In rousing speech, McCain urges Senate to return to bipartisanship
Returning to the Senate despite a diagnosis of brain cancer to cast a vote to begin debate on a bill to replace the Affordable Care Act, Senator John McCain delivered an eloquent speech, sounding a clarion call for bipartisanship.
He noted that, in the past, the Senate has been called the “world’s greatest deliberative body.”
“I’m not sure we can claim that distinction with a straight face today,” said McCain, a long-time Arizona senator who was the Republican nominee for president in 2008.
“Our deliberations today . . . are more partisan, more tribal . . . than at any time I can remember. Our deliberations can still be important and useful, but I think we’d all agree they haven’t been overburdened by greatness lately. And right now, they aren’t producing much for the American people.”
He said both sides had let it happen “either by deliberate actions or by neglect.”
For his own part, he acknowledged, “Sometimes I’ve let my passion rule my reason.”
But he urged his fellow senators to work together to pass legislation.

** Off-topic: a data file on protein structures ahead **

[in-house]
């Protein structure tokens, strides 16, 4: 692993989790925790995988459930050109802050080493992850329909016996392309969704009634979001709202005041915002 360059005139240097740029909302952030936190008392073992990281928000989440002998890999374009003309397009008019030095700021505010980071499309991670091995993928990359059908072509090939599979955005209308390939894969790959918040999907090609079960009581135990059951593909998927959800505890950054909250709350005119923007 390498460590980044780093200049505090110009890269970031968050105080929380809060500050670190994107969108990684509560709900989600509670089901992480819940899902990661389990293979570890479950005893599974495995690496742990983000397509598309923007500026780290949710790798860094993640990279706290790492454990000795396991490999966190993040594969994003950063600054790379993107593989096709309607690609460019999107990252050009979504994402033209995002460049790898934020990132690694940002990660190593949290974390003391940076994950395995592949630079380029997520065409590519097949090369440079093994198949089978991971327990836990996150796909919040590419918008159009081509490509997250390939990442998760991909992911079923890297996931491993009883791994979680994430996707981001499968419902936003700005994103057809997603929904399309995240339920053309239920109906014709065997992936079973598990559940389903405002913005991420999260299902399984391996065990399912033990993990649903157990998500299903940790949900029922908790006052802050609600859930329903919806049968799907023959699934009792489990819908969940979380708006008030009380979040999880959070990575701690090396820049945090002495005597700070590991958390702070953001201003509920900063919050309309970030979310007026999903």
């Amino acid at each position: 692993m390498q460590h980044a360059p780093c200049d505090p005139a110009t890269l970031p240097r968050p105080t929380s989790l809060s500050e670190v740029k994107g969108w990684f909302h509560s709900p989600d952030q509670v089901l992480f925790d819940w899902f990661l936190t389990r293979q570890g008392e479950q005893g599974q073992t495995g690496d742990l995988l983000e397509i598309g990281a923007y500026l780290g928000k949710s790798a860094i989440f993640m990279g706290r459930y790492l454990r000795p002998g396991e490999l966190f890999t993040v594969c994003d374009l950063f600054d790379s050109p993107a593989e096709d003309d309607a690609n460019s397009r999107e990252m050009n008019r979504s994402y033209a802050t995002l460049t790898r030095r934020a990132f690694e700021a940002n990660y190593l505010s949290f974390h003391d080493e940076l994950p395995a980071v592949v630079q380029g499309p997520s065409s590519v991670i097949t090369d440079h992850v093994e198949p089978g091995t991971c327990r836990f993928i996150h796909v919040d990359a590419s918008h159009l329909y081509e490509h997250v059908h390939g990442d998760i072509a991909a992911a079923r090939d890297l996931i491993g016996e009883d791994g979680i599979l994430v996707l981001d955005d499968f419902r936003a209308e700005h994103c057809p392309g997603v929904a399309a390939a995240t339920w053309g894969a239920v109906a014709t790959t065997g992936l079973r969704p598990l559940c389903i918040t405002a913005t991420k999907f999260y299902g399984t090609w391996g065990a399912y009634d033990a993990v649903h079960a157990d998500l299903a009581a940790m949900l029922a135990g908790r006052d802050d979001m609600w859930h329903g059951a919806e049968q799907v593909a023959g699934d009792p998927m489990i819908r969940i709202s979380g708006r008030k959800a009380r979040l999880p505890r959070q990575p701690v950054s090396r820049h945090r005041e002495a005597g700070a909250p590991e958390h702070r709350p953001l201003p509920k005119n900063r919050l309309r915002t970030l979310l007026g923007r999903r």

“Stop listening to the bombastic loudmouths on the radio, and television, and the Internet. To hell with them!” he said, provoking applause from the chamber.
“Let’s trust each other. Let’s return to regular order. We’ve been spinning our wheels on too many important issues because we keep trying to find a way to win without help from across the aisle,” he said.
“We are getting nothing done, my friends, we’re getting nothing done,” he said.
While he cast a crucial vote to allow debate on the health care bill, he said he wouldn’t vote for it as it is currently formulated, calling it a “shell of a bill.” And he criticized the strategy of asking Republican senators to “swallow our doubts and force it past a unified opposition.”
“I don’t think that’s going to work in the end, and it probably shouldn’t,” he said.
He suggested that a committee could work on a bill and recommend a bill “with contributions from both sides.”
“Let’s see if we can pass something that will be imperfect, full of compromises, and not very pleasing to implacable partisans on either side, but that might provide workable solutions to problems Americans are struggling with today,” he said.
“What have we to lose by trying to work together to find those solutions? We’re not getting done much apart,” he said.